Don’t think I’m a broken record or anything, but I haven’t been able to stop talking about the Kitten Heel Tokyo Takeover. At least now I can report some sociological findings, too. I was speaking with Kay, another translator, today, and she explained the trend as a cultural response: The women she knows in this town just aren’t willing to sacrifice comfort for style. With their smaller, wider feet, her Japanese friends aren’t attracted to the kind of really high heels we see in New York at all, especially given that Tokyo’s geography involves quite a bit of bus, train, and foot traffic. Later in the day I spoke with Nobuyuki Ota, one of the board members of the Japan Fashion Week council and the president of Issey Miyake. He told me that one of the biggest challenges for young designers working in Tokyo today is trying to strike a balance between marketability at home and avant-garde credibility abroad. His designers know that, like sky-high heels, Balmain-esque miniskirts or LV-style cleavage won’t fly in this town, which is why so many shows look to their Japanese predecessors for inspiration, like Miyake, Yohji Yamamoto, and Kenzo. Drawing on the history of homegrown talent, as the label Support System did with its fresh take on minimalism (above), worked well. On the other hand, In-Progress’ attempt to mix some Balmania sexiness with japonaiserie fell flat. For the record, my favorite show so far has been Dress & Co, a line that is sold at the eight-level Opening Ceremony outpost in Shibuya, and which managed to remain respectful to Japanese manners and check off a few trends, too.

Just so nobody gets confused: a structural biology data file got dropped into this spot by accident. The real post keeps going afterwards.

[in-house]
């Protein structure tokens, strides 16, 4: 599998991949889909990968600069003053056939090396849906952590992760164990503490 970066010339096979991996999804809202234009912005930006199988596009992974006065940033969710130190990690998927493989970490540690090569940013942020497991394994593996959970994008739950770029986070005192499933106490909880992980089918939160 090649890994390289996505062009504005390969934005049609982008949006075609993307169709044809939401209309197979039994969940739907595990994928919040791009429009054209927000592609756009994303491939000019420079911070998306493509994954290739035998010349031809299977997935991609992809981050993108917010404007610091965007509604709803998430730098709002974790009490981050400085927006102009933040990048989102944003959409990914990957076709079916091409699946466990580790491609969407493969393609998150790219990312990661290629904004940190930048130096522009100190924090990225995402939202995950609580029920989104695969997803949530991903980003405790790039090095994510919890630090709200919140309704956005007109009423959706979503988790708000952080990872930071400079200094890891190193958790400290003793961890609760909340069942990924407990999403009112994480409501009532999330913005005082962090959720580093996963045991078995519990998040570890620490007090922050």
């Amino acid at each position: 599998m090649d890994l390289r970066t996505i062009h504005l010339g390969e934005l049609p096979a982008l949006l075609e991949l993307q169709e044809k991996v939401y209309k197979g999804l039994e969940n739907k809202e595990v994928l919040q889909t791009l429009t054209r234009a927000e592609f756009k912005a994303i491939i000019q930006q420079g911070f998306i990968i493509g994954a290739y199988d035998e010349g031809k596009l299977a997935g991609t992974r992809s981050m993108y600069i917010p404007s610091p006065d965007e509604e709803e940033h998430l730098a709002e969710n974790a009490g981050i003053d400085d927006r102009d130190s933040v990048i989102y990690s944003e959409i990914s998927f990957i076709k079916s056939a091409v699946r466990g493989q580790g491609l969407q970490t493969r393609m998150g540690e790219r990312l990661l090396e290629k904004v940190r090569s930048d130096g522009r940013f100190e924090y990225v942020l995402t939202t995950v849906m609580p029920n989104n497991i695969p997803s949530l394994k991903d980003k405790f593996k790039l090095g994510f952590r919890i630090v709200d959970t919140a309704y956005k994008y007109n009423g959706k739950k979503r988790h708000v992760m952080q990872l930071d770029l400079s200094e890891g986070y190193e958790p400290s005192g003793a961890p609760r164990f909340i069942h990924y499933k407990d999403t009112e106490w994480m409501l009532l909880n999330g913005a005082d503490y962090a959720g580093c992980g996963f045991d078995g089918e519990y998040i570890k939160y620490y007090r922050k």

Despite acknowledging the (mostly) interesting way that many of the designers take on the trends coming out of Paris and New York, I was delighted to catch a traditional kimono fashion show last night, which included more than 50 traditional Japanese robes (below). There were a few stabs at modernization here, too—hence the live performer singing and sashaying down the runway, a couple of men’s looks, and some new color schemes that didn’t seem entirely appropriate—but they reinforced what is so beautiful about the traditional dress. It was a lovely reminder of why Japanese style and culture has been revered for centuries.